Thursday, December 20, 2007

Menage a trois

Check out Declan Cox from Valley Cycle's bike:

So much potential. So tastelessly executed. Sorry Dec, but putting neon green Lizard Skins grips, Titec carbon bars and an SDG I-Beam saddle on a vintage Merlin Titanium frame that deserves something classy from vaguely the same era is just wrong.

Fashion gripes aside, I've ridden this bike offroad and it's super sweet. I've yet to come across a rigid singlespeed that handles as well as this baby.

Here's my Cross Check after the transformation that was blogged a few posts ago:

This is yet to be taken to the trails, but if the way it feels on the streets is anything to go by it should be a ripper. 700x32 Smallblock Eight tyres, EA50 riser bars, 38x18 (free) and38x16 (fixed) gearing. Bummer that I didn't get the time off to go to Vegas for the SS nationals. Brett might get the chance to hurt himself on this bike instead.

Last up, check out what you can get from Surly, fully built, fixed and ready to go:

The Steamroller complete. Pretty well specced with Surly 1x1 hubs and a Surly sprocket, and great value at around $1300. My flatmate Karen plans to use this as a round town bike, having ridden my cross check in one of its previous fixed-wheel incarnations and loved it. I'm looking forward to putting a few miles on it too. These guys must be taking the piss with the included owner's manual though:

Saturday, December 1, 2007

Converting the converted

Preparations are underway for NZ's first singlespeed National Champs next April in the magical singletrack of Rotorua's Whakarewarewa forest. Well, Josh and my preparations are underway, first trying to secure the weekend off work, then picking a suitable (or unsuitable) steed on which to compete... na, make that participate. I dug out an old, old Giant Iguana from the pile of bikes that have been traded in at work for a promotion, but after an hour of trying to extract a jammed solid seatpost, gave up and returned it to it's home in the corner of the workshop.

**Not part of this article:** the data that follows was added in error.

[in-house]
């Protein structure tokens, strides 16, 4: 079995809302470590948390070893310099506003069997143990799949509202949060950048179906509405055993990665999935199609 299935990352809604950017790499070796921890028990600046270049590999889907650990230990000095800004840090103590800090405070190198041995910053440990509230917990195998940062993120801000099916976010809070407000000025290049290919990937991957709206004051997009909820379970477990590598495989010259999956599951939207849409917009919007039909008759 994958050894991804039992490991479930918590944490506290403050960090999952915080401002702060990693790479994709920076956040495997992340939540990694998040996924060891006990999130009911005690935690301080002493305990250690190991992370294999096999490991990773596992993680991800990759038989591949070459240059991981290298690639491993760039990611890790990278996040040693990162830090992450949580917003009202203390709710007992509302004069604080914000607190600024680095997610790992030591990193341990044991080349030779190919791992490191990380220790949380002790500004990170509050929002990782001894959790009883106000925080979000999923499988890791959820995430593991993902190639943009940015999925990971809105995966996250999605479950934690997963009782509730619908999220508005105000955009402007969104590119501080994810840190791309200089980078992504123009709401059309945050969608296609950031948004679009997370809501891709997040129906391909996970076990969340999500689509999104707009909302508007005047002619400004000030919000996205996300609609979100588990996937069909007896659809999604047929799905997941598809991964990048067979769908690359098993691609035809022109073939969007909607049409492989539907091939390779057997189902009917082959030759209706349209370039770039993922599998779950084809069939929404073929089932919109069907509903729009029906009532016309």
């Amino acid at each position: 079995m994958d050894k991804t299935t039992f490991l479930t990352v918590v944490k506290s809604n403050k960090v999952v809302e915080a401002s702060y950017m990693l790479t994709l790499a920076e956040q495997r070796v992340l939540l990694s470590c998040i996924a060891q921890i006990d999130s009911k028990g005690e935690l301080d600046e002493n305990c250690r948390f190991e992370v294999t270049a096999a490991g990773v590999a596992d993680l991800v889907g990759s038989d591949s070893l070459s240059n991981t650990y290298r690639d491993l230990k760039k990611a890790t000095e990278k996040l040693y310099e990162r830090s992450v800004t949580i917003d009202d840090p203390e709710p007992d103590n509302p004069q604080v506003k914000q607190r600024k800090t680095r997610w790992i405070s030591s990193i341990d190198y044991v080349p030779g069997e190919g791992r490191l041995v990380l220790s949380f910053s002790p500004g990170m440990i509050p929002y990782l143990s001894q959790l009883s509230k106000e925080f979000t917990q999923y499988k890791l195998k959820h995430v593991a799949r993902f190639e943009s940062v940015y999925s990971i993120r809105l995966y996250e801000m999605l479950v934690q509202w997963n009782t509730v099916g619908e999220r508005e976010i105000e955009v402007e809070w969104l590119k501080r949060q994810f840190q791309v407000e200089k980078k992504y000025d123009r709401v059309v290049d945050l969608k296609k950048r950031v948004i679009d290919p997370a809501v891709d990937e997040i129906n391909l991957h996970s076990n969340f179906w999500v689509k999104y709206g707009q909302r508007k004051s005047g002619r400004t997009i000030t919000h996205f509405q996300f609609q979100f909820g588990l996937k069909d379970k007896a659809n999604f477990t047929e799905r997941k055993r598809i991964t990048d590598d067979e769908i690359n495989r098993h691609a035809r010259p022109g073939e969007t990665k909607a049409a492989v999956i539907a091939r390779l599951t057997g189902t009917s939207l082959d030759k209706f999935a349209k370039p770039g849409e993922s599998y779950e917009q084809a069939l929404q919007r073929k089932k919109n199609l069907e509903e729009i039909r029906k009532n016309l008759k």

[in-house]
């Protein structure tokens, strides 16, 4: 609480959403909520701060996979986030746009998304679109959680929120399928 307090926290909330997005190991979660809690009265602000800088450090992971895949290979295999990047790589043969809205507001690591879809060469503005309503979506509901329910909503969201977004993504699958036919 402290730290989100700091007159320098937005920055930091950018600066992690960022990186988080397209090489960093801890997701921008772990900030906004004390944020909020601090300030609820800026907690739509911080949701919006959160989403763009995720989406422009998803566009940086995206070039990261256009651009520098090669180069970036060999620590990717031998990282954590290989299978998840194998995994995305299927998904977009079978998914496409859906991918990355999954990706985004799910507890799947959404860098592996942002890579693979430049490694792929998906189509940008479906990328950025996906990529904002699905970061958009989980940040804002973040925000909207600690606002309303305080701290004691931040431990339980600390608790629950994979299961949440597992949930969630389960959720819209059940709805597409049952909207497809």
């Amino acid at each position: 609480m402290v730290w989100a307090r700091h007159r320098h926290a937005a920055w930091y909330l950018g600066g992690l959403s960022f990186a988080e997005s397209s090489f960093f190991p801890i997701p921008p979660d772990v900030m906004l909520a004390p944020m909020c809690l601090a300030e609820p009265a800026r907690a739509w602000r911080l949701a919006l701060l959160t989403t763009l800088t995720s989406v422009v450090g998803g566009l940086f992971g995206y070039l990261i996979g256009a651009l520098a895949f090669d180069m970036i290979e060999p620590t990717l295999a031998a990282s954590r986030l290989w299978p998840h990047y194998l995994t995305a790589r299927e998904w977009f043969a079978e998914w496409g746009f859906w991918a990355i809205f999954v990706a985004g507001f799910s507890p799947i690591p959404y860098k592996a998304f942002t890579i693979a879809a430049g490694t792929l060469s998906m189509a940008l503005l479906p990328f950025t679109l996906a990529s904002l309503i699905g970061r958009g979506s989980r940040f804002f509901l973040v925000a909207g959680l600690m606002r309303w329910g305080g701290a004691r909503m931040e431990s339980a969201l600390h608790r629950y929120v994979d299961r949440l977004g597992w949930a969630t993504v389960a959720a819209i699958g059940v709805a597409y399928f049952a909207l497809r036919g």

Josh, meanwhile, is putting his Surly Crosscheck through it's umpteenth transformation in the last few months, this time adding riser bars and and cross tyres but keeping the wheel in fixed mode, although there is talk of free-ing the wheel in the name of sanity.

With my SS back in Aus, and the pile of crap for conversion just too much to cope with, I'm thinking of pony-ing up for one of these babies.
I can get it pretty cheap, and I can sell it off at the race afterwards... or will the 29 bug bite me and inspire me to more upgrades in the name of cool? Time will tell. We'll keep you posted on the Surly's surgery and our beer-drinking training (mine's going pretty well so far).

Friday, November 30, 2007

BMX Bandits

BMX bikes aren't just for kids, right? No, but maybe the adults who ride them never lose their 'sense of youth', as evidenced by the following graphic examples of bike molestation purveyed by our twisted workmate James. We apologise in advance for the lack of subtlety, but hey, singlespeeders aren't exactly known for decorum either.

Apparently the owner of the bike is a huge man with some anger issues... could this push him over the edge?

Ned Flanders would be proud of the use of Spokey Dokeys.

Wednesday, November 21, 2007

Cool bike goes to uncool home...

We get a lot of old shitters coming through the doors here at the shop, most of them uninspiring 'racing bikes' from the 70's and 80's. But last week this one was wheeled in by a kinda cute young lass with her hipster douchebag accomplice.

This really is a cool old bike, a BSA Stronglight, God knows where the young lady dug it up from (I'm sure she told us, but we were too amused by her weird little friend).

I'll let Josh loose on the poor fella's 'dress sense' or lack thereof.